Not All Mediation Educational Programs Are Worth the Time or Money

Kluwer Mediation Blog
June 10, 2015

Please refer to this post as: , ‘Not All Mediation Educational Programs Are Worth the Time or Money’, Kluwer Mediation Blog, June 10 2015,

Given the rapid expansion of the mediation field over the past several decades, an increasingly important question for young and aspiring mediators is whether it is worth the time and/or money to invest in what are, in many cases, quite extensive mediation and dispute resolution training programs that have popped up around the world. Common questions include, “Do potential clients care what my credentials are?”; “Will I become a more effective neutral through coursework?”; and, perhaps most importantly, “Is this worth my time or money?” (an especially important consideration when one is attempting to break into the field with an initially small or non-existent mediation clientele).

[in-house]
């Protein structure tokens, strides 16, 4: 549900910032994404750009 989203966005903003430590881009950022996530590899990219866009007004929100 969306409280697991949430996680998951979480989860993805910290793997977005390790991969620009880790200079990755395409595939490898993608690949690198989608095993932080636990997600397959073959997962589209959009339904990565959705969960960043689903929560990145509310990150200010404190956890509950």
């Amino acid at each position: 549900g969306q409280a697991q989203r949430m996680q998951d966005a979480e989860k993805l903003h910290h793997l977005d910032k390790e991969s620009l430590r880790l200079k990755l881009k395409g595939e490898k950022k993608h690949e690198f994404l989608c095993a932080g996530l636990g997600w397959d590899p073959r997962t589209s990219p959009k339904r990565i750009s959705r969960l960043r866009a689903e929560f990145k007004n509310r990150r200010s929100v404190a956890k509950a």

I am thirty-years-old and conducted my first professional mediation five years ago – suffice it to say, I understand the common pitfalls most young mediators face! However, for the past two years, I have also had the privilege of working as the inaugural Research Fellow at the Straus Institute for Dispute Resolution at Pepperdine’s School of Law in Malibu, California. While at Straus, I have had the unique opportunity to collaborate with Prof. Thomas Stipanowich, Academic Director at the Institute, to conduct several groundbreaking studies, including one on mediation practice and the perspectives of highly accomplished mediators worldwide. This International Academy of Mediators (IAM)-Straus Institute for Dispute Resolution Survey on Mediator Practices and Perceptions included responses from 130 of the most experienced mediators across six continents. More to the point, while designing the survey instrument of that study I purposefully included questions asking these accomplished neutrals for their perspectives on aspiring mediator education – precisely because there is a dearth of data on the subject and because it is such a crucial consideration for those thousands new to the field. The full results of the study will be reported in the upcoming publication The New Age of Mediation: Current Practices and Perspectives of Leading Mediators Worldwide, but because I think this topic is so important and because it is therefore so important that some quantification of opinion be able to inform conversation on the subject, I want to share with you all a “sneak preview” of some of our pertinent findings.